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Visiting artist exhibits iron pouring
Feb24

Visiting artist exhibits iron pouring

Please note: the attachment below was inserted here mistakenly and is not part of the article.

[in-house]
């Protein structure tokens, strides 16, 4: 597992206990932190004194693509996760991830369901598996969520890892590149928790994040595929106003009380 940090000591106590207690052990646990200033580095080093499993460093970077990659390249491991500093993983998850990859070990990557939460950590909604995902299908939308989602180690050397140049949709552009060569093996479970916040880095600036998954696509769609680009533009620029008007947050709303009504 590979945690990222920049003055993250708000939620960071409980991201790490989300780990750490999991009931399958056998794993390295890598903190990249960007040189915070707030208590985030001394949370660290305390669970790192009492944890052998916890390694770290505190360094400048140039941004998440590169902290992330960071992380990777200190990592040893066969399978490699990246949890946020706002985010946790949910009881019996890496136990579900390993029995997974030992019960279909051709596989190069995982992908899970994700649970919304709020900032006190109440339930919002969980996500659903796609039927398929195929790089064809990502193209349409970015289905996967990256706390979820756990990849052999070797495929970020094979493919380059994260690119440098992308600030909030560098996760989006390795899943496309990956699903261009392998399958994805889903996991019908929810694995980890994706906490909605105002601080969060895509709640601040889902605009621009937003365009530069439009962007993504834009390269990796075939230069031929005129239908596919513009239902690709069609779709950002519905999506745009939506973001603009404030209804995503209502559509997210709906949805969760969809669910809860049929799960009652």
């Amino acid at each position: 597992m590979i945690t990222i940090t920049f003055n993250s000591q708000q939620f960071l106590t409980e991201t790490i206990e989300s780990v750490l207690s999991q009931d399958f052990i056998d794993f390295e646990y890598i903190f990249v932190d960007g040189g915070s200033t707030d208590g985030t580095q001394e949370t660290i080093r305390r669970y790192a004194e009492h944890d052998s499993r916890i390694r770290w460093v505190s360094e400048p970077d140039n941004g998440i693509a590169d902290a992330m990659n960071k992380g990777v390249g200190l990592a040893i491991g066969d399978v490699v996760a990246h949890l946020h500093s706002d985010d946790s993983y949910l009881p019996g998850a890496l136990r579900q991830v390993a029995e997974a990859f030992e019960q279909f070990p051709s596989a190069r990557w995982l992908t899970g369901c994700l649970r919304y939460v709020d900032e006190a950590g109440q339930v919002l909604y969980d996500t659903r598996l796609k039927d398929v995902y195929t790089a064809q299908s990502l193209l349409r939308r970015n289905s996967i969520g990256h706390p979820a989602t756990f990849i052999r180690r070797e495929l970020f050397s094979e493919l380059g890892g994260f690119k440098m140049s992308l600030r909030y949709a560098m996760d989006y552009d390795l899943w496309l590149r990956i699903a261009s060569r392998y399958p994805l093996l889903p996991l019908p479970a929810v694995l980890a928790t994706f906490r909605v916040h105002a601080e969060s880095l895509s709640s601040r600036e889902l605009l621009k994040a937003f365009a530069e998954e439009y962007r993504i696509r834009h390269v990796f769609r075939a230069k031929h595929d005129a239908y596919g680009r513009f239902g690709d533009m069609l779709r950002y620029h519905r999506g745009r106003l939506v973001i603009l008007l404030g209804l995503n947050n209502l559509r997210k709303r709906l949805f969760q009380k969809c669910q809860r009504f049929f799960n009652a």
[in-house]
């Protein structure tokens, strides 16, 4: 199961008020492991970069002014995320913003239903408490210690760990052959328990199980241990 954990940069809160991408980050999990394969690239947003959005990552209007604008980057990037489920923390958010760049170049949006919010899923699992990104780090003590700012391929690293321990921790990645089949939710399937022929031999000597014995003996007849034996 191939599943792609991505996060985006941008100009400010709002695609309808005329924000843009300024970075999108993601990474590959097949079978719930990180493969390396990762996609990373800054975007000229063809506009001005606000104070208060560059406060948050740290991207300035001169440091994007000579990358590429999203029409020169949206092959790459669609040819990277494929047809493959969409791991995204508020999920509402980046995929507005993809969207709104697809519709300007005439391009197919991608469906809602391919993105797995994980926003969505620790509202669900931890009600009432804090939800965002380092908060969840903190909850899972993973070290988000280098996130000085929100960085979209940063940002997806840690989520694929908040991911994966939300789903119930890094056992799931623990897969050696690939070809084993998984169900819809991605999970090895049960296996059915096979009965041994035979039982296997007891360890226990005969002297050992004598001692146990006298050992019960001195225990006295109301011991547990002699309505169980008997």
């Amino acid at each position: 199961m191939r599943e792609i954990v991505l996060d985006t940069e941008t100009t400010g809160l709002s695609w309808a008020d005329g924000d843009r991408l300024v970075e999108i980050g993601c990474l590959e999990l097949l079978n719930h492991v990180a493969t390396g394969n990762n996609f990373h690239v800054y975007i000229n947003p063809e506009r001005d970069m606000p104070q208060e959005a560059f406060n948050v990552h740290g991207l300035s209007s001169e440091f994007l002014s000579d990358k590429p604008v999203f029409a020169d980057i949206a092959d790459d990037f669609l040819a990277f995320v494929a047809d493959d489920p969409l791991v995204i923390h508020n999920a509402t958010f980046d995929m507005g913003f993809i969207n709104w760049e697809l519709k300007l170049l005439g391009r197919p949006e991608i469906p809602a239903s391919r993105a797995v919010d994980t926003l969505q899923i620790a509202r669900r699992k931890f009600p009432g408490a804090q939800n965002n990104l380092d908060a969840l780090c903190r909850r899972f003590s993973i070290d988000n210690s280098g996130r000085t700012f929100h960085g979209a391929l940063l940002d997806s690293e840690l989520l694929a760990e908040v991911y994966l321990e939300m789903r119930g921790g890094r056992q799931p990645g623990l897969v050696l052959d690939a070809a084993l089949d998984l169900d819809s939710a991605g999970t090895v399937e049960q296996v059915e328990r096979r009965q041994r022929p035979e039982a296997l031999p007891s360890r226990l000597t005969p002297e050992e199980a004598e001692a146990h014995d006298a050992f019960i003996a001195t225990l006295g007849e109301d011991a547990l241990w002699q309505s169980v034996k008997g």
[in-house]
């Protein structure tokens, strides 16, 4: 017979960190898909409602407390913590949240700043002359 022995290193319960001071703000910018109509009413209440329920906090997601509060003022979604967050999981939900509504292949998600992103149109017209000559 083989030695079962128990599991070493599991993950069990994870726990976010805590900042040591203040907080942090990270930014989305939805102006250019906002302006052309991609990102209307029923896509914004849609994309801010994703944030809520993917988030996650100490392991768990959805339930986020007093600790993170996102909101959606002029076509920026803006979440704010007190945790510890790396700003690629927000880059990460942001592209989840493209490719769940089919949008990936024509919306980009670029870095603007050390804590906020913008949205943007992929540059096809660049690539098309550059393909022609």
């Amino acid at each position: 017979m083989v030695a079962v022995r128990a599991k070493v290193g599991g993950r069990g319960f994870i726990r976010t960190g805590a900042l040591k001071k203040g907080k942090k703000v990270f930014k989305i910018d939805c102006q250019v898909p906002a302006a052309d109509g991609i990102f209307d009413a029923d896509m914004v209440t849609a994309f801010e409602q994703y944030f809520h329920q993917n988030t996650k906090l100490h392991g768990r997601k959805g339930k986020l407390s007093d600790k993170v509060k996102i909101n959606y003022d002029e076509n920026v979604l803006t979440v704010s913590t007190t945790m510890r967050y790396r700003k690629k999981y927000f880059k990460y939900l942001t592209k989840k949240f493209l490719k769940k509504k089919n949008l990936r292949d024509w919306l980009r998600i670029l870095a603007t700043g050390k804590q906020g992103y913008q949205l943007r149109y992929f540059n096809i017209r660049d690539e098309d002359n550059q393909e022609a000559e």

As the sun began to set on campus, another fire was burning bright orange and red at the York Art Studio. It came from the iron pour and casting demonstration performed Feb.12 by artist Preston Gilchrist, director of exhibitions and education at the River Oaks Arts Center in Alexandria, La. He explained the process. “We heat scrap iron and pour the metal into the molds for the castings,” he said. “Hershall (Seals) and Phil (Dun-ham) combined their art classes, and their students created the individual mold pieces used in the pouring. It’s an interesting concept and is a labor intensive project.” Professor of art Philip Dunham said, “It’s been a lot of work. Preston and his team drove eight hours from Louisiana, and we have been out here all day breaking up iron.” Dunham also wants to stimulate students to get involved. “You don’t have to have any experience to make something just as good as someone with experience,” he said. “I encourage students to take art, but you don’t have to have an art background. It’s a process of discovery.” Chair of the art department, Hershall Seals, wanted to get-up close exposure. “Our students got to meet and work with another non-faculty artist and to see first hand how inventive, helpful and hard-working artists tend to be,” he said. “Preston Gilchrist is a great example for students in this regard.” Seals also wanted to capture the curiosity of non-art students. “We brought the iron pour to campus so that art metals and sculpture students could understand the process of this exciting media and to generate interest from the general public, both of which were accomplished,” he said. Senior accounting/marketing major Russell Persky was interested in gaining insight from the demonstration. “I’m not much of an artist,” he said, “but this has broadened my horizons.” Junior theology/philosophy major Lydia Schmidt took a liking as well. “I think it’s really cool,” she said. “It’s really interesting, and it’s not your typical art.” Many students were involved with the abstract mold castings. Senior art major Amanda Garcia was one of them. “We made Styrofoam molds for the castings,” she said. “You definitely explore yourself and individuality in art. You are able to think outside of the box and create things.” Dean of the College of Visual and Performing Arts, Ted Barnes, encourages everyone from the university to attend art events, saying that art can be a good socialization tool. “We’re trying to get more promotion out,” he said. “More people need to come out and see the exhibit and demonstration openings. This is a cultural event that most people never get...